A global communication media without firm and country is what we dream of. Yes there would be troll. But we can find ways to anti-spam, may be using lisp like Paul has done. But we can dream to hack our way back to the original free internet.
I use this to measure everything. Can it help us or empower us to program, to hack, to share and just to chat freely
<end of driver>
Can you work in today world?
Have you listened to the call for national internet by supreme leader of china or the cut off of internet link by Russia. Can you work in Eu data privacy and copyright law?
Can you empower individual... is there essentially a tor mode there?
Or even better can client talk to client direct without server so no one can have a record of what any guy (or girl as trinity would have said) said so to arrest him (or her).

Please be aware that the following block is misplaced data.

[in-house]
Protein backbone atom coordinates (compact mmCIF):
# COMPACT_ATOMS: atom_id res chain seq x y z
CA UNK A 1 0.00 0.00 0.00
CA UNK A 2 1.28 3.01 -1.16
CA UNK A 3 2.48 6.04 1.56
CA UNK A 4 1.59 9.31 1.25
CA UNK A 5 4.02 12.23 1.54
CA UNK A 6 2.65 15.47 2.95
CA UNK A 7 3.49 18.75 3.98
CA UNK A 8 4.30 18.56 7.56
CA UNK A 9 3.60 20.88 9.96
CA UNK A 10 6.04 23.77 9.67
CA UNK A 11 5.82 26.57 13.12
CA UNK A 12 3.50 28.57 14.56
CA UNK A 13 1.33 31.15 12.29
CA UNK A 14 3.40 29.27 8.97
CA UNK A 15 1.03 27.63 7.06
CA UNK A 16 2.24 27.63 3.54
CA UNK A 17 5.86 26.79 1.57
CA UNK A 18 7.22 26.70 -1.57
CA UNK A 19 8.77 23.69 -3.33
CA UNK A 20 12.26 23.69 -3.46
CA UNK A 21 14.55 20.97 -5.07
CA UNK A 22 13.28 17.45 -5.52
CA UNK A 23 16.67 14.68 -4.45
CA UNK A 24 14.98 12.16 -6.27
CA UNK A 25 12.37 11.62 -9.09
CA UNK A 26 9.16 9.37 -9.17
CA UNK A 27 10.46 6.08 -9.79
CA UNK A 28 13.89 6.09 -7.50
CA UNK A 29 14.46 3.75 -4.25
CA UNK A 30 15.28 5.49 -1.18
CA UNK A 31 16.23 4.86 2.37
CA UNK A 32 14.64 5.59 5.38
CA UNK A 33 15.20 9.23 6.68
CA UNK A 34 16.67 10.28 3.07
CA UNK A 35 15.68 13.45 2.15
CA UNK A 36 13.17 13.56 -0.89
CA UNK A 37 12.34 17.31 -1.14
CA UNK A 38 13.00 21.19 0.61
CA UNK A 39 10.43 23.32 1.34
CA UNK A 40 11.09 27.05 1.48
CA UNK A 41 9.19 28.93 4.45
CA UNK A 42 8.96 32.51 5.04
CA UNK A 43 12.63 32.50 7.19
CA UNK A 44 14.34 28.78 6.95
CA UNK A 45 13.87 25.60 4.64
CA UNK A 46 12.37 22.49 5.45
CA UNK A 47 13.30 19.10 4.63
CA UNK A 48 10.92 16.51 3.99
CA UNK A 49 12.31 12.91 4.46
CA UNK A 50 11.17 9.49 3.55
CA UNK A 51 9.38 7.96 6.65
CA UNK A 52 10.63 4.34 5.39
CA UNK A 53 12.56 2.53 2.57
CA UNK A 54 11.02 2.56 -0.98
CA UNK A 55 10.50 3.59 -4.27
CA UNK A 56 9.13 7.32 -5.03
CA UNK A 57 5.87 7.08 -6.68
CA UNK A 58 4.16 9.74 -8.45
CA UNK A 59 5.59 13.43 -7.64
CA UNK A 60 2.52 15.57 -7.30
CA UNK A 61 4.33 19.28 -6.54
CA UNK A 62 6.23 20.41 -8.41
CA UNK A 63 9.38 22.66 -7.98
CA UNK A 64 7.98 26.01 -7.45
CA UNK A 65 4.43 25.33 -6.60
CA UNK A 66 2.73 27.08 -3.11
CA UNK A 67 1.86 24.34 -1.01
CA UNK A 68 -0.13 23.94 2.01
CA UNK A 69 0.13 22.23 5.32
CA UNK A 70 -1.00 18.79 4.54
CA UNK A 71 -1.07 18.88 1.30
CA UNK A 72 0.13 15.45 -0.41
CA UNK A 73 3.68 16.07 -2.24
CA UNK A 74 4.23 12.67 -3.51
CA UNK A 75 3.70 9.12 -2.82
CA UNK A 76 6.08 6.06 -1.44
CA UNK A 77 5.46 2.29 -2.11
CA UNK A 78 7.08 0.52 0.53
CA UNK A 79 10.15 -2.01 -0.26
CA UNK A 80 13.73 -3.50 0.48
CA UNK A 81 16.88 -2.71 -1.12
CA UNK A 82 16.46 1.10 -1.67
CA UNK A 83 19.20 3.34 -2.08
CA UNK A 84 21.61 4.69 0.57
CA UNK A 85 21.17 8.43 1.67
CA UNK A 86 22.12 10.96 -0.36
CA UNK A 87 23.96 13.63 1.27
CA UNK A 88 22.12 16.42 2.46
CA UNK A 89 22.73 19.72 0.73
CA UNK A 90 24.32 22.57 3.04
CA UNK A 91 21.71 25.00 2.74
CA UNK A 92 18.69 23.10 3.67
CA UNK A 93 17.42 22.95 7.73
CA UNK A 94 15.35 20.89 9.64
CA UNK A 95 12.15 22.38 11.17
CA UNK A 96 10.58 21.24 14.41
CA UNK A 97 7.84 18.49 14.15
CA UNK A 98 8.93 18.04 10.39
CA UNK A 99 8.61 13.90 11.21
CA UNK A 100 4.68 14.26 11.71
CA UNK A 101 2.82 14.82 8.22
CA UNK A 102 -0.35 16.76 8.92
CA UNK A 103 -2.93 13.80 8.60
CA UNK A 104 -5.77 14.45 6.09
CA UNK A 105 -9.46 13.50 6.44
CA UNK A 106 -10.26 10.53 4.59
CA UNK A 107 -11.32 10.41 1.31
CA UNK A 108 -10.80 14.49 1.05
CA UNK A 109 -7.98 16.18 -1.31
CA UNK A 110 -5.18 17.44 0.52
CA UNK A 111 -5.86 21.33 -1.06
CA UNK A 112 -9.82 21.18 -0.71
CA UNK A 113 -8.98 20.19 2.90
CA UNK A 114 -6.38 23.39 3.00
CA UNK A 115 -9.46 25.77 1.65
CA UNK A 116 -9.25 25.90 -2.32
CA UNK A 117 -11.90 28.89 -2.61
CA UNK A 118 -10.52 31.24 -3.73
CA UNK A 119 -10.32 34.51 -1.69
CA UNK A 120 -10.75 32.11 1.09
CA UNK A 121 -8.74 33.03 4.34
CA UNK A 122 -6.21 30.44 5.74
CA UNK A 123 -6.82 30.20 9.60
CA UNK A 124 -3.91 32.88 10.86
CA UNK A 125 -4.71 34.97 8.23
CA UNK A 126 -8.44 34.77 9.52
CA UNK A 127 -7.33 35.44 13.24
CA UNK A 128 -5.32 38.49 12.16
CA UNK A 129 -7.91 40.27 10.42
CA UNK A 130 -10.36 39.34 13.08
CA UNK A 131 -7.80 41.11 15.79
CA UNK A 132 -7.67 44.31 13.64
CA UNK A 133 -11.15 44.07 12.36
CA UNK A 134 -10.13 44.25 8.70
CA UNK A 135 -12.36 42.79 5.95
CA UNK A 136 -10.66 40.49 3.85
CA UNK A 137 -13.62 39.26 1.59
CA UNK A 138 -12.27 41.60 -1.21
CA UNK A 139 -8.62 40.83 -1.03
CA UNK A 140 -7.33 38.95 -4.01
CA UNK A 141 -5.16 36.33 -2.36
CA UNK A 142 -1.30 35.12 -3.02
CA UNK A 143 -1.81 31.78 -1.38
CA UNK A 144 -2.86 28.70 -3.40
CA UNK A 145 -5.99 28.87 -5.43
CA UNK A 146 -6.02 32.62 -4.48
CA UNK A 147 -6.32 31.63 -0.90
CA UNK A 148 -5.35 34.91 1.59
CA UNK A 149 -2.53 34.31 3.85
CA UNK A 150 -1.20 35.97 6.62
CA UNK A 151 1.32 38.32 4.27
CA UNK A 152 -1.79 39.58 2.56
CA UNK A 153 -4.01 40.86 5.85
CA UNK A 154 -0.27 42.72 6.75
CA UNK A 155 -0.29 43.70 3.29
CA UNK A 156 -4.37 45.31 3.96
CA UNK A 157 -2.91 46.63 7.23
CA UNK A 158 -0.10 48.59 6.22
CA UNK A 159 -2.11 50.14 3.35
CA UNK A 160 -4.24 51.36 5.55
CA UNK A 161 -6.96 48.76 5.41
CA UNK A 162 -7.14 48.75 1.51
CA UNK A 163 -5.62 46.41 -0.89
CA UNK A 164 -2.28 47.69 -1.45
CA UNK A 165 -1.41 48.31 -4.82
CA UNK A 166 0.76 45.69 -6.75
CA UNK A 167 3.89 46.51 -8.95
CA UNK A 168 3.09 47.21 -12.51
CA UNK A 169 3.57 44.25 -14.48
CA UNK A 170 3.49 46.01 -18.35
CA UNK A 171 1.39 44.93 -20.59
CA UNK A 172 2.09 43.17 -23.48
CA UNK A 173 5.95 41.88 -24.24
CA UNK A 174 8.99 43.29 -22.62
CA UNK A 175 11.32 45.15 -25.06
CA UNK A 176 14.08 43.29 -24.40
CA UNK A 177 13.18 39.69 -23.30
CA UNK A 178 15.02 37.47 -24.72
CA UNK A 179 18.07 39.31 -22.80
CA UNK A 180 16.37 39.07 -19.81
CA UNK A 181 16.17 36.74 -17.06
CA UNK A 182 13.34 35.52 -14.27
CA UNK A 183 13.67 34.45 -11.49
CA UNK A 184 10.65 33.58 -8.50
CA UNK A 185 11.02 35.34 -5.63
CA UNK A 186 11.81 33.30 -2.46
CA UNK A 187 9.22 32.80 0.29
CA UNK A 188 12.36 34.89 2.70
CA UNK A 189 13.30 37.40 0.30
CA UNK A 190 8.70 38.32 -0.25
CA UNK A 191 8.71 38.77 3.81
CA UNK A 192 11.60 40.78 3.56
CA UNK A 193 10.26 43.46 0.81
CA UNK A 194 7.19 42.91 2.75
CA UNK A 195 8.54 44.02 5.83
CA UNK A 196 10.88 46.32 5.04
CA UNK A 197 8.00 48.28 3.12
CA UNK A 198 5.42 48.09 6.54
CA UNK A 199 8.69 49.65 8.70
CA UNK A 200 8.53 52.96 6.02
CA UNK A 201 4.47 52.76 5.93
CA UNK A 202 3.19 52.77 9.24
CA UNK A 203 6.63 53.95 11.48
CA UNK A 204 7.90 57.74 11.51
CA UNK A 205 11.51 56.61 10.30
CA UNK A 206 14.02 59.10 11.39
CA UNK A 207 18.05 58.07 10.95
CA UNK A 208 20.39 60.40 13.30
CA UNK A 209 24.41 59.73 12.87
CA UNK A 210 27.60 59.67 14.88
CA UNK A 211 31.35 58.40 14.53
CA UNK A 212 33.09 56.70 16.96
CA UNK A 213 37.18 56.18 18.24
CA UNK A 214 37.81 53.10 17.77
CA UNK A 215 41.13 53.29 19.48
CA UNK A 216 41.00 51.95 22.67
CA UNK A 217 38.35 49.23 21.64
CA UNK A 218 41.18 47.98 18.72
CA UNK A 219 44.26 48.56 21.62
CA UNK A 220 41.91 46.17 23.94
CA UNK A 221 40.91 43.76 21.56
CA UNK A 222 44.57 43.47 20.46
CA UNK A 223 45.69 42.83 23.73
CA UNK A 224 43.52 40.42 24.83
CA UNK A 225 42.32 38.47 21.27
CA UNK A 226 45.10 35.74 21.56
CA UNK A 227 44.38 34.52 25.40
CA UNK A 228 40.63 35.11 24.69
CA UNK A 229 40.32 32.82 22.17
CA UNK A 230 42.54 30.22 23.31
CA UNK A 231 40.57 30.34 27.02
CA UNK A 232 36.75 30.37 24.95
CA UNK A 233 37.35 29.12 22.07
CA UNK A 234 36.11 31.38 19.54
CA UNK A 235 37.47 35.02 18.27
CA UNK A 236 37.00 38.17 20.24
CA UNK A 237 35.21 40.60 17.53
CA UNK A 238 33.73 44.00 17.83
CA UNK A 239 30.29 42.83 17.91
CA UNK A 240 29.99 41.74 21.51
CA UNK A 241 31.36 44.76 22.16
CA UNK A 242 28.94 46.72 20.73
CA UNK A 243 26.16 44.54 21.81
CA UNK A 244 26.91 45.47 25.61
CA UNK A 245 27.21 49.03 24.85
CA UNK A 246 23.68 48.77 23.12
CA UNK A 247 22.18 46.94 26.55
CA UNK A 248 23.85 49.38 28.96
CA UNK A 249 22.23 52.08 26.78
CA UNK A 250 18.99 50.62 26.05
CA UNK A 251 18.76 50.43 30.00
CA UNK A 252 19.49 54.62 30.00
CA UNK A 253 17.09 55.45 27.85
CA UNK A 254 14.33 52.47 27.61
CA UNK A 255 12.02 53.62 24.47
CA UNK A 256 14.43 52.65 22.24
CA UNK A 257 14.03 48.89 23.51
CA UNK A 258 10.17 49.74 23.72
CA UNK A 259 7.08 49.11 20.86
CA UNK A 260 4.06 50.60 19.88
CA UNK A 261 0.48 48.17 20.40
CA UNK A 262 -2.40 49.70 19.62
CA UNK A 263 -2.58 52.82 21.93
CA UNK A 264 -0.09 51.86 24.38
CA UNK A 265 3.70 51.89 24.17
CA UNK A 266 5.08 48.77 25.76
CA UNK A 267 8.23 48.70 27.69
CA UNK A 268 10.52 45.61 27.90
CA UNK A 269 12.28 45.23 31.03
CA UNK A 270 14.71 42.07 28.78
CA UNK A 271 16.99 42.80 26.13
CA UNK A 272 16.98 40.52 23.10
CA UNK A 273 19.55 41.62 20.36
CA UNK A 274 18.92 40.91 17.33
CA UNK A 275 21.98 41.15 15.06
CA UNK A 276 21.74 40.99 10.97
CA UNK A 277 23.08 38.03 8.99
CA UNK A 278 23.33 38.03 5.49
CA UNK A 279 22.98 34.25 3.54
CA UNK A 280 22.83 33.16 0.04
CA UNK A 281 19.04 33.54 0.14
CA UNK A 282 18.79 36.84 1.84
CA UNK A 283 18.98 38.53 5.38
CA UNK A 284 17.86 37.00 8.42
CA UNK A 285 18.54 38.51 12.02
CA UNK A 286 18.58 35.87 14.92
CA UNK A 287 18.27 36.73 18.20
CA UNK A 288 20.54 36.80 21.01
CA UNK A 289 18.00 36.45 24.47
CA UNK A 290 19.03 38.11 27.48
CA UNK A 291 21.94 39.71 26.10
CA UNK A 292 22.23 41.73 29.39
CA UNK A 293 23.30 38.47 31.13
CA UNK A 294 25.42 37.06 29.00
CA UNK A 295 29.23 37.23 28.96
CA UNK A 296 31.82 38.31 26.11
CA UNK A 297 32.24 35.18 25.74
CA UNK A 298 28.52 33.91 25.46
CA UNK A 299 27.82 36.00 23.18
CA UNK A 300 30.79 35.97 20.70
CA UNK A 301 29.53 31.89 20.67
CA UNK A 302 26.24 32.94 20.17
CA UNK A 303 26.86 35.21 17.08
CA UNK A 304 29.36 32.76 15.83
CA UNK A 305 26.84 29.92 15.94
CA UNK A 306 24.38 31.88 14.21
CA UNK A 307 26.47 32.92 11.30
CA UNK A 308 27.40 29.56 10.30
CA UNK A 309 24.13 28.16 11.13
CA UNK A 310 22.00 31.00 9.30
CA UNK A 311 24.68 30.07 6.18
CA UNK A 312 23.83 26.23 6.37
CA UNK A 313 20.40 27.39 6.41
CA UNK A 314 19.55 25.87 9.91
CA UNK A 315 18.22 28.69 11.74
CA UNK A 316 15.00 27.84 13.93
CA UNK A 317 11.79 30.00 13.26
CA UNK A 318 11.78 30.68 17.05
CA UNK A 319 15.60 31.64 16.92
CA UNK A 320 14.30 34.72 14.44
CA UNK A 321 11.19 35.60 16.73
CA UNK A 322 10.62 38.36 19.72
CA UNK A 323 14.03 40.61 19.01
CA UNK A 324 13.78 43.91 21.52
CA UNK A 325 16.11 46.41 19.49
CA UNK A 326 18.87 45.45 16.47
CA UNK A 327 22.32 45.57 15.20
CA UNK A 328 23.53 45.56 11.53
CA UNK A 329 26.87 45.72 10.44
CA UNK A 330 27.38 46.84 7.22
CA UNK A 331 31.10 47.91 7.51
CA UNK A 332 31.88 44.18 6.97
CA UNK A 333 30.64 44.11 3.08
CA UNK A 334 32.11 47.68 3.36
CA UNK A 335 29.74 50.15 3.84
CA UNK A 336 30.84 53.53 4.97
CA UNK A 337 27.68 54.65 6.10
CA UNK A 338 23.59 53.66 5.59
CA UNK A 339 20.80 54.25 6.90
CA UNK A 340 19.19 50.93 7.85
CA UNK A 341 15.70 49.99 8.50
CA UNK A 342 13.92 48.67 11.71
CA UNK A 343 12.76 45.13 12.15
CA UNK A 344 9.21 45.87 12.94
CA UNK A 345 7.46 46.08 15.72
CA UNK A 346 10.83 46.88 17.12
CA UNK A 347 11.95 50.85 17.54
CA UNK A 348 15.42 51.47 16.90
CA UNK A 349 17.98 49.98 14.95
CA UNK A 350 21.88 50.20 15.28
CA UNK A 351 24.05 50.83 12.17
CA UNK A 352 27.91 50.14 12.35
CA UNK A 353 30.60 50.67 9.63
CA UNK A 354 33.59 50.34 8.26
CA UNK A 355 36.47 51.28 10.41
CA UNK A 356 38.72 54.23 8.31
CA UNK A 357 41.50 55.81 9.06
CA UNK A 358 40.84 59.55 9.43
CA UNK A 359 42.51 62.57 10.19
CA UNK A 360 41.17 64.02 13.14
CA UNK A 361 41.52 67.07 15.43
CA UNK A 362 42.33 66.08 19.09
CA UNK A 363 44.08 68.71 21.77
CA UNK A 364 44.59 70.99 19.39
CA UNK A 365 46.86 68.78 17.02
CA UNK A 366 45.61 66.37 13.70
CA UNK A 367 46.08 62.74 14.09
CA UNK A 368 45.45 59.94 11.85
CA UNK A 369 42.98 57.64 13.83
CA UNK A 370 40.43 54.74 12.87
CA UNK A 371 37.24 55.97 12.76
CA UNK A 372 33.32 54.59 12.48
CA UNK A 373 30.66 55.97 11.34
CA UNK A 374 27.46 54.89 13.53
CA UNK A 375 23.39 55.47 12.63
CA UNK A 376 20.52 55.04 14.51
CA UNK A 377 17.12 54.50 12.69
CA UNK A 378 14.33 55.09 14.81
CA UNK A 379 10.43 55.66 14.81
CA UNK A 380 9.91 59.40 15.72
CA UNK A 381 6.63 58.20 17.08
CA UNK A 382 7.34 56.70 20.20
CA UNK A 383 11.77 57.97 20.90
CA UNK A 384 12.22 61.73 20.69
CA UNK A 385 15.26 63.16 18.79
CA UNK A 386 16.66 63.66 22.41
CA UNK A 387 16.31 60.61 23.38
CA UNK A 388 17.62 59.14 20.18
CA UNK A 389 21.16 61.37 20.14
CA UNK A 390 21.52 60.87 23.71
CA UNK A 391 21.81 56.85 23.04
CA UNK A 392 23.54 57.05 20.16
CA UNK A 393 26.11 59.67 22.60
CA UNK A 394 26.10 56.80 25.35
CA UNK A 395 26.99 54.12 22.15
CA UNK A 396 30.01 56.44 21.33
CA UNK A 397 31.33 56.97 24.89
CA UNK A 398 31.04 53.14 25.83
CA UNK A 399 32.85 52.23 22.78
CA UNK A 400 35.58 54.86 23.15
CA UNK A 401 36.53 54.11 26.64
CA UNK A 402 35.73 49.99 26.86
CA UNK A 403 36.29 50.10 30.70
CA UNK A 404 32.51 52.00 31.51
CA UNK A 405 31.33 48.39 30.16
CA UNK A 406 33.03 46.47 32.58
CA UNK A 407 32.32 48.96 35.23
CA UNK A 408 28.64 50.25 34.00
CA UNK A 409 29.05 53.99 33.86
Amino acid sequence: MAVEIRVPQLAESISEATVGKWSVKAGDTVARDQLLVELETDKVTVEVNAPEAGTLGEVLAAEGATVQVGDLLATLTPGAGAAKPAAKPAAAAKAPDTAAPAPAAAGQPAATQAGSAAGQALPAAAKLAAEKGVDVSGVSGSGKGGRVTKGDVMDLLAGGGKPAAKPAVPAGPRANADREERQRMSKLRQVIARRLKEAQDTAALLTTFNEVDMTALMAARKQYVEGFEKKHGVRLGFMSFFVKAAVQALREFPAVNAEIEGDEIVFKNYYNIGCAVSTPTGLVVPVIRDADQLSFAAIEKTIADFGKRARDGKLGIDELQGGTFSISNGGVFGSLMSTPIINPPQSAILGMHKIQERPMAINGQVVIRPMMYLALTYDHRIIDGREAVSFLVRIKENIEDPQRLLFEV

Can we interop freely is my real question?
"Or even better can client talk to client direct without server so no one can have a record of what any guy (or girl as trinity would have said) said so to arrest him (or her)."
On Internet as we know it, even P2P does not implement that. Any router you bounce on can be an eavesdropping server. Actually we now know that some of them are, thanks to wikileaks and Snowden.
Server-less is just a guarantee against a narrow range of blocking techniques. To prevent eavesdropping by governments, you need end-to-end encryption. If you have a good encryption technique, using gmail is not a problem.
"Can we interop freely is my real question?"
It took me a while to realize that no technical hackery will ever guarantee that. This is not a technical problem. The incredible power of asymmetric cryptography gave us the dream that we could evade any kind of surveillance, but in the end, a government can always outlaw crypto and arrest people who use it. There is no technical way around it. Using Tor in China may protect your data but will put you on a suspect list.